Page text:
Saturday, 23 June 2012

Animal Welfare Bill


"The greatness of a nation and its moral progress 
can be judged by the way in which its animals are treated."


Last Tuesday, I had the privilege to attend a forum organised by the DVS on the proposed Animal Welfare Bill (please participate in the survey).
So while I congratulate the DVS for organizing this very healthy development, I have to apologize if I'm being cynical (after all the things we have seen in the recent past)- my concern was if was simply a talk-shop organized as a public relations exercise. Nevertheless- I attended, hoping for the best possible outcome.

The event began with the explanation of the draft of proposed bill by Dr. Quaza, after which the Q & A session started.
Truth be told, much of the concerns were addressed by the proposed bill- including the issue of abandonment, strays management, proper guidelines on pet/animal ownership, euthanasia, surgical mutilation of animals, slaughter, health etc.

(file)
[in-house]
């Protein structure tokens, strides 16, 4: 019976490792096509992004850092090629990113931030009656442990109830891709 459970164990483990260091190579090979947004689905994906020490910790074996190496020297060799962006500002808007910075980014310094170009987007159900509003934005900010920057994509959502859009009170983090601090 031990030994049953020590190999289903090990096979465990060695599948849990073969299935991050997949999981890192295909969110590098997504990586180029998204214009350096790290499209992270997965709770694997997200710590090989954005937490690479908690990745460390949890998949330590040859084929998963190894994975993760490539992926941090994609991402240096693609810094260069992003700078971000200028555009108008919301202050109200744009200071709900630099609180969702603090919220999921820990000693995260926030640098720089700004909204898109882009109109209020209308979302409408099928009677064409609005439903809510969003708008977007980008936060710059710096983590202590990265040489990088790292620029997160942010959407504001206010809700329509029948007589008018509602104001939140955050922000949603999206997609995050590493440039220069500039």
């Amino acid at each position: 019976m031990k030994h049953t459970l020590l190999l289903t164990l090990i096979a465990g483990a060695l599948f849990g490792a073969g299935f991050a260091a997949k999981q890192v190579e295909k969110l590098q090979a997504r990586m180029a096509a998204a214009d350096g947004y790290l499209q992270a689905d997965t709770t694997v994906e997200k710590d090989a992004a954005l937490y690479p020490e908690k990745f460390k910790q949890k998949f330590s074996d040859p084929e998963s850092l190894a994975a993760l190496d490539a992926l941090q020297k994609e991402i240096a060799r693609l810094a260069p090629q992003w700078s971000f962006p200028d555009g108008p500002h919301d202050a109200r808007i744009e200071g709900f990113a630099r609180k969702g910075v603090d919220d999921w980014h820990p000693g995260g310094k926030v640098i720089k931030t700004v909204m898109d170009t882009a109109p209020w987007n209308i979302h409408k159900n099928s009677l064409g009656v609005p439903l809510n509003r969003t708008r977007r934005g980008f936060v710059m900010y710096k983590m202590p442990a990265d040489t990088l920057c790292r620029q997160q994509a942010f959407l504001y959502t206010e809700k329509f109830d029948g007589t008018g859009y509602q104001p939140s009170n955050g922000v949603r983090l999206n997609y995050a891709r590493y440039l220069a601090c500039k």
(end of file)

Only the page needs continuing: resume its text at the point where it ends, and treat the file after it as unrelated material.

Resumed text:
Councillor Anthony from MBPJ (and also President of Pet Positive) queried if the enforcement agencies would be subject prosecution should they themselves violate the laws on animal cruelty. The reply seemed a little ambiguous ("they are all with the government"- so how?) although they affirmed that enforcers are definitely bound by the same laws.
IMO, a reply saying that an "ombudsman" can be appointed to oversee operations- would have been more constructive. After all, many contracted "dog-catchers" aren't exactly the sharpest minds around, nor are many of the local pounds 5-star Dog Hotels.